In previous Processing Tips, the effect of stress before slaughter on color of poultry breast meat was discussed. It was noted that birds exposed to stress before slaughter may yield abnormally pale or dark breast meat. Broilers experience preslaughter stress when they encounter an external stimuli or unsettling circumstances that are adverse or disruptive. The immediate response to the stress, among other things, is an increase in heart rate, a rise in blood pressure, and muscular tension. Many different factors cause preslaughter stress for broilers, such as cold or hot ambient temperatures, long transportation, physical exertion, and human contact. The remainder of this poultry tip will focus on stress incurred during transportation.
Transporting broilers may be stressful because of environmental temperatures, loading density, duration of transport, vibration and noise. It has been suggested that transportation may affect meat quality because of the broilers' hormonal and metabolic response to the stressor, with the resulting loss of body equilibrium. Fortunately, birds recover from stress relatively quickly, but even brief stress may account for varying meat quality. Preslaughter stress may affect the acidity, color and water binding properties of the meat. According to Lambooij (1999), there are several factors that affect broiler stress, meat quality and carcass contamination. These factors include poultry health, genetics, physical condition of broilers, management, and the catching crews. In his proceeding on ante mortem factors related to meat quality, Fletcher (1991) categorized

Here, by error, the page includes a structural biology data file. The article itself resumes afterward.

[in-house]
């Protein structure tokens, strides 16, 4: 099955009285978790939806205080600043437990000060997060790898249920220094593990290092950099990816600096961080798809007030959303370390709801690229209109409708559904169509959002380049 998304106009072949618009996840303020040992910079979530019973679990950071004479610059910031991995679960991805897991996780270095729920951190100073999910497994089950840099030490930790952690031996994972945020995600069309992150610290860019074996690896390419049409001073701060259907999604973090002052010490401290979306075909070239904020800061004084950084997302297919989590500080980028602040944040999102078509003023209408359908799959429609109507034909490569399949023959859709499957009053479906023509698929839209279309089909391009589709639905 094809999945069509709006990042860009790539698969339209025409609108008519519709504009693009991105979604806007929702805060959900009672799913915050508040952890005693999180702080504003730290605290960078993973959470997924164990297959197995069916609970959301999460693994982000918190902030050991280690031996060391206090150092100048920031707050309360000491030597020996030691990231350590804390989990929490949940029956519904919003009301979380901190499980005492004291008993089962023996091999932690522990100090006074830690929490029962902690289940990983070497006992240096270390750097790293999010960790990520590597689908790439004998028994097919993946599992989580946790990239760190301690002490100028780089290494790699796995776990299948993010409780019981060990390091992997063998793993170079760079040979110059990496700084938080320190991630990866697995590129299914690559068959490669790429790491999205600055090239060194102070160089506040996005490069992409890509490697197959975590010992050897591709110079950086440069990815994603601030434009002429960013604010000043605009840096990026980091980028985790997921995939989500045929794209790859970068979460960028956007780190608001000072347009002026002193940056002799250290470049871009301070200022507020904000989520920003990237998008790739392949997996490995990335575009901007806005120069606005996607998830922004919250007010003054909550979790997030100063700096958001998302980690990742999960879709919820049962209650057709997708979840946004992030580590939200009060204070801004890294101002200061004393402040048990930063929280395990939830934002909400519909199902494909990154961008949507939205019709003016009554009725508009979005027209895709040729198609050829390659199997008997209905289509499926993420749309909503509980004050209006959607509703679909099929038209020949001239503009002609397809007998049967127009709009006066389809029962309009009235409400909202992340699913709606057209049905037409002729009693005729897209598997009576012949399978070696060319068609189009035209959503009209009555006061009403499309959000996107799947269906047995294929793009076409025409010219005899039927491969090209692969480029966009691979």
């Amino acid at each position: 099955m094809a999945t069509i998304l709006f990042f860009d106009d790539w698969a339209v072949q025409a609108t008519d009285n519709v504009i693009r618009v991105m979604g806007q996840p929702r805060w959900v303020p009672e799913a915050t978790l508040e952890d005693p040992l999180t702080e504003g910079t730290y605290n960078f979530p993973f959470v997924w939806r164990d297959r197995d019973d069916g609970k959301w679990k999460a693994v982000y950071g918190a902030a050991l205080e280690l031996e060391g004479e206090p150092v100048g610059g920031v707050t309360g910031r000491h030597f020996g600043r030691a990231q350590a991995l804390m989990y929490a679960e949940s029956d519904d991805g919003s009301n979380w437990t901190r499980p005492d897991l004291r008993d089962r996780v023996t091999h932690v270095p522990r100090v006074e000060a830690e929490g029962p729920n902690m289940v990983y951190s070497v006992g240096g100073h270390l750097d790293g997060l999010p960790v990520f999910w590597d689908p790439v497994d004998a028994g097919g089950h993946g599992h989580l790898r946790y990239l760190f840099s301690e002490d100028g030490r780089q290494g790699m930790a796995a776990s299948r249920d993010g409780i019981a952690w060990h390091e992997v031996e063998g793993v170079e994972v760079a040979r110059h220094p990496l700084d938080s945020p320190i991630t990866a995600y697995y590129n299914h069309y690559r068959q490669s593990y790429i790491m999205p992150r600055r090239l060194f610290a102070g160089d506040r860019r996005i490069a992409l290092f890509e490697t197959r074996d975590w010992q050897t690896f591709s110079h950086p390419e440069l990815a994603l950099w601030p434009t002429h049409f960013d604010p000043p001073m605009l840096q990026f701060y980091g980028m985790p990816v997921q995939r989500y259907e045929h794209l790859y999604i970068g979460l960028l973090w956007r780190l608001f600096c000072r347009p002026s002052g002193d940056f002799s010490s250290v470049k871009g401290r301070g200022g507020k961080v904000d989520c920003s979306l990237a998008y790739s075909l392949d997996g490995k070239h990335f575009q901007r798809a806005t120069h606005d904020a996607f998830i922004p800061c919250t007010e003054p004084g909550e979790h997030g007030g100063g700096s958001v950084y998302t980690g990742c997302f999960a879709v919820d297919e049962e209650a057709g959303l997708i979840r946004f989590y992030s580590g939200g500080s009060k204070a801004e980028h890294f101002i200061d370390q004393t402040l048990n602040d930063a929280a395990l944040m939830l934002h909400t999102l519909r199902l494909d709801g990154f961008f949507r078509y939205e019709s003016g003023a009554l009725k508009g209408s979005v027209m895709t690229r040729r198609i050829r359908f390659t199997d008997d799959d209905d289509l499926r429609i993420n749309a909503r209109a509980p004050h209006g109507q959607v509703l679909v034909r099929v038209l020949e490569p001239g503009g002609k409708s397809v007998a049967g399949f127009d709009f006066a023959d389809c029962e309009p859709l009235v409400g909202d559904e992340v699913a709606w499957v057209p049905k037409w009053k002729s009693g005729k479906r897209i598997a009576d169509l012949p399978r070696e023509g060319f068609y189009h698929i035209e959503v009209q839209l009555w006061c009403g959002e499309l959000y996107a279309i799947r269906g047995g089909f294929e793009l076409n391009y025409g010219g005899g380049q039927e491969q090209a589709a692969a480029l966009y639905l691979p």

production factors that can lead to carcass (C) or meat (M) defects. These production factors are summarized in the following table.Table 1: Summary of poultry carcass (C) and meat (M) defects and their suspected area of origin during production. (Fletcher, 1991; with modifications).
By knowing the approximate source, it is much easier to control the conditions leading to the problem. In Europe, emphasis is being placed on limited transportation time and stricter production controls, partly due to animal welfare concerns. Since length of transportation does affect carcass and meat quality, as well as pathogen contamination, it may be time to focus more attention in this area.References:Fletcher, D. L., 1991.Ante Mortem Factors Related to Meat Quality. Proceedings of the 10th European Symposium on the Quality of Poultry Meat. Beekbergen, The Netherlands.
Lambooij, B., 1999. Contamination during transportation and stress. World Poultry Magazine, November. pp.44-45.
Northcutt, J. K. 1996. Discoloration of chicken or turkey breast meat. Processing Tip. January.
By Julie K. Northcutt, Extension Poultry Scientist
Poultry Tips - College of Agricultural and Environmental Sciences
The University of Georgia Cooperative Extension Service